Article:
Growing social awareness of the energy problem (e.g. limited availability of energy resources, global warming, etc.) leads to an increasing social pressure to reduce energy consumption in as much domains as possible. One of those domains is the machine (building) sector. The demand rises here to produce machines with “Green” labels and a lower ecological footprint.
Moreover, energy prices are increasing as well. The “total cost of ownership” of a machine, which includes next to the purchase cost also the maintenance cost and operation cost, is therefore substantially influenced by the machine’s energy usage.
Both ecological and economical arguments make the energy efficiency of the machine an important and differentiating performance characteristic. This characteristic will more and more be used during sales discussions (as is already the case for consumer products like refrigerators, laundry systems, etc.)
In next machine generations, mechatronically inspired concepts will therefore be needed to reduce the ecological footprint of machines without losing machine performance. However, to be able to improve energy efficiency of machines, manufacturers will have to:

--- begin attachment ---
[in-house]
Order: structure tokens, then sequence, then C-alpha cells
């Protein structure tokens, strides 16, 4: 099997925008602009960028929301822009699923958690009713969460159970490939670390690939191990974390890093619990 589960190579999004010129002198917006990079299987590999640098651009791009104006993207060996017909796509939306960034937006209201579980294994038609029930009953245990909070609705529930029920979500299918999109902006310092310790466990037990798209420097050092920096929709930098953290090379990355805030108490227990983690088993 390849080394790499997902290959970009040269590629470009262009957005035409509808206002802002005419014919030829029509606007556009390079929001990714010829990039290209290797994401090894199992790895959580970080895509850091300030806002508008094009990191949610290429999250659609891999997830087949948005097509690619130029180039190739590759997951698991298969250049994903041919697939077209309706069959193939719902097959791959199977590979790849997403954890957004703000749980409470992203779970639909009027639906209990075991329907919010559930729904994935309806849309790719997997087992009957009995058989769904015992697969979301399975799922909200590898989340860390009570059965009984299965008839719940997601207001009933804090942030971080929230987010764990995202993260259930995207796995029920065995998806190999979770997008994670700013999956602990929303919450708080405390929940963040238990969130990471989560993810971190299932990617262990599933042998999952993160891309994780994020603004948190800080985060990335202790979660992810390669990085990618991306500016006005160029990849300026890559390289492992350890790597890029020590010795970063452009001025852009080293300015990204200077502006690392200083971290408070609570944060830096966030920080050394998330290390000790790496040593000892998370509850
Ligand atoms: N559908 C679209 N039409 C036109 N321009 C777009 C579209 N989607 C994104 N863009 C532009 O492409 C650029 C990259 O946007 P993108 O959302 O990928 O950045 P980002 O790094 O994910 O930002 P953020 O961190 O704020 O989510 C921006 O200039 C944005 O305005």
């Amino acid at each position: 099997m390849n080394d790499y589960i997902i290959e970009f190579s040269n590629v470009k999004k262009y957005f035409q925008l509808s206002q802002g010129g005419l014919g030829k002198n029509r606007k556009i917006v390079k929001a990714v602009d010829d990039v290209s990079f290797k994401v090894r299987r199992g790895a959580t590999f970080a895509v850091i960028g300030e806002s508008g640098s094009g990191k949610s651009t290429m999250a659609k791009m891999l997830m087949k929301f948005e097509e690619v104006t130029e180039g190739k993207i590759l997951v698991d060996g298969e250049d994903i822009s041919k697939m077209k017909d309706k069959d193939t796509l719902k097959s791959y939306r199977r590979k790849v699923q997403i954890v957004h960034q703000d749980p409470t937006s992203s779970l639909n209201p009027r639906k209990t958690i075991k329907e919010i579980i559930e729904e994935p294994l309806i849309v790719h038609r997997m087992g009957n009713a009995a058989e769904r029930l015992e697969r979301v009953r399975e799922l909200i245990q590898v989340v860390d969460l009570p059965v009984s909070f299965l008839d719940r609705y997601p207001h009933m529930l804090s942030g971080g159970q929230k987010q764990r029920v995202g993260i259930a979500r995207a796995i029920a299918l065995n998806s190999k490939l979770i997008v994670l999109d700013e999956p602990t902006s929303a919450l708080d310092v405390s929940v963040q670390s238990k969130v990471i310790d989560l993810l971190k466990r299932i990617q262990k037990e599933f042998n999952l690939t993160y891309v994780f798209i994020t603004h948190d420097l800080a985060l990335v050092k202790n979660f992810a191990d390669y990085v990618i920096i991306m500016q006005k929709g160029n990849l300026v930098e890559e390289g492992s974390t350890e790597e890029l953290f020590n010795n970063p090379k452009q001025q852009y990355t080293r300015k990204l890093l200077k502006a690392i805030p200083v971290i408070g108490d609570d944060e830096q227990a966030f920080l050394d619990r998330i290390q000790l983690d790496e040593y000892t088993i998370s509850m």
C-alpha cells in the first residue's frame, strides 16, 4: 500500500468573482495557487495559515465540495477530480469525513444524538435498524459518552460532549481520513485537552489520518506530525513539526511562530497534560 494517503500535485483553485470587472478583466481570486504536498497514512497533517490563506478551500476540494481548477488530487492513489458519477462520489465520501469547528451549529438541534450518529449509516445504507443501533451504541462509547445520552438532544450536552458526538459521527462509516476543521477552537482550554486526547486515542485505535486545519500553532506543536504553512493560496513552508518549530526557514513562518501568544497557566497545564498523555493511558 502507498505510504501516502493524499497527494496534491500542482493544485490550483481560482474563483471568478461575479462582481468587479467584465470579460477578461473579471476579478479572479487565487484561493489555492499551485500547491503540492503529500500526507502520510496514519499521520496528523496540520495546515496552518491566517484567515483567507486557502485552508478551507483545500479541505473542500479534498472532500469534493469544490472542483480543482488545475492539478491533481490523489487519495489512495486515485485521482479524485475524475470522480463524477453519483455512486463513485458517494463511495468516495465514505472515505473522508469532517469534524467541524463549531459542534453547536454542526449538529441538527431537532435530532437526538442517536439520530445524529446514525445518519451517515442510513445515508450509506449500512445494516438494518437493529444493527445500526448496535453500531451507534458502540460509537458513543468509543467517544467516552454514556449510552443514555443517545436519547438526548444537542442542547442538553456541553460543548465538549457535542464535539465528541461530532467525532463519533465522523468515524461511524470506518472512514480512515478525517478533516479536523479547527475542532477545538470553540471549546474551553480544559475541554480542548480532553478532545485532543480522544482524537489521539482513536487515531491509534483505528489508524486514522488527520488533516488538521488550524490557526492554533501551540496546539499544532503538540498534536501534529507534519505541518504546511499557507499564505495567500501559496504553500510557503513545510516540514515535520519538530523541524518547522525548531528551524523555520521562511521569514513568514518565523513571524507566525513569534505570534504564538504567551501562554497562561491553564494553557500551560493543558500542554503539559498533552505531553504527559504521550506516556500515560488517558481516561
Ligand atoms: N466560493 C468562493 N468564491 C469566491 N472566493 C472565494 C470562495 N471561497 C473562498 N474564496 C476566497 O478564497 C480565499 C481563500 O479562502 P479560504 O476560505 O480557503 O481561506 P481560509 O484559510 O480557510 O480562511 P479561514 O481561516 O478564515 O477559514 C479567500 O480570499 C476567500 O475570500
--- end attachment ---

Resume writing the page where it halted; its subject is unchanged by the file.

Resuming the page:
- understand where energy is being consumed or lost and
- reduce losses by selecting the optimal adaptations to the design and to the machine parameters.
This means that, in order to decrease the ecological impact of a machine, manufacturers will have to start taking energy efficiency features into account during the design cycle of the machine (or during redesign of an existing machine). In other words, the machine design process should move to a new paradigm, by going from a purely performance and capacity driven approach to a design approach that uses energy efficiency as a key parameter. This also implies that an optimisation of the machine design should take efficiency into account next to performance and capacity. Such a new design paradigm is expected to lead to substantial energy savings (up to an amount of of 30 %) during the machines’ lifecycles.
To provide a solution to the above detailed needs, ESTOMAD developed (1) methodologies and (2) tools to assist the manufacturer during this new design process. More specifically, this meant:
- The development of methodologies and concepts to model, simulate and analyze energy flows and losses throughout the whole machine, both for (a) the design of new machines, and (b) the analysis of existing machines (while considering possible improvements).
- The embedding of the developed methodologies in existing ICT tools for design, modeling and simulation. Such tools traditionally model the functional behavior of a machine. Enhancing them with the ability to model and simulate energy flows as well, allows the manufacturer to balance and optimize machine performance and energy efficiency in the same simulation environment. It allows to integrate efficiency considerations fluently as a part of the whole design process. The modeling and simulation tool LMS Imagine.Lab AMESim was used in this project as a development platform.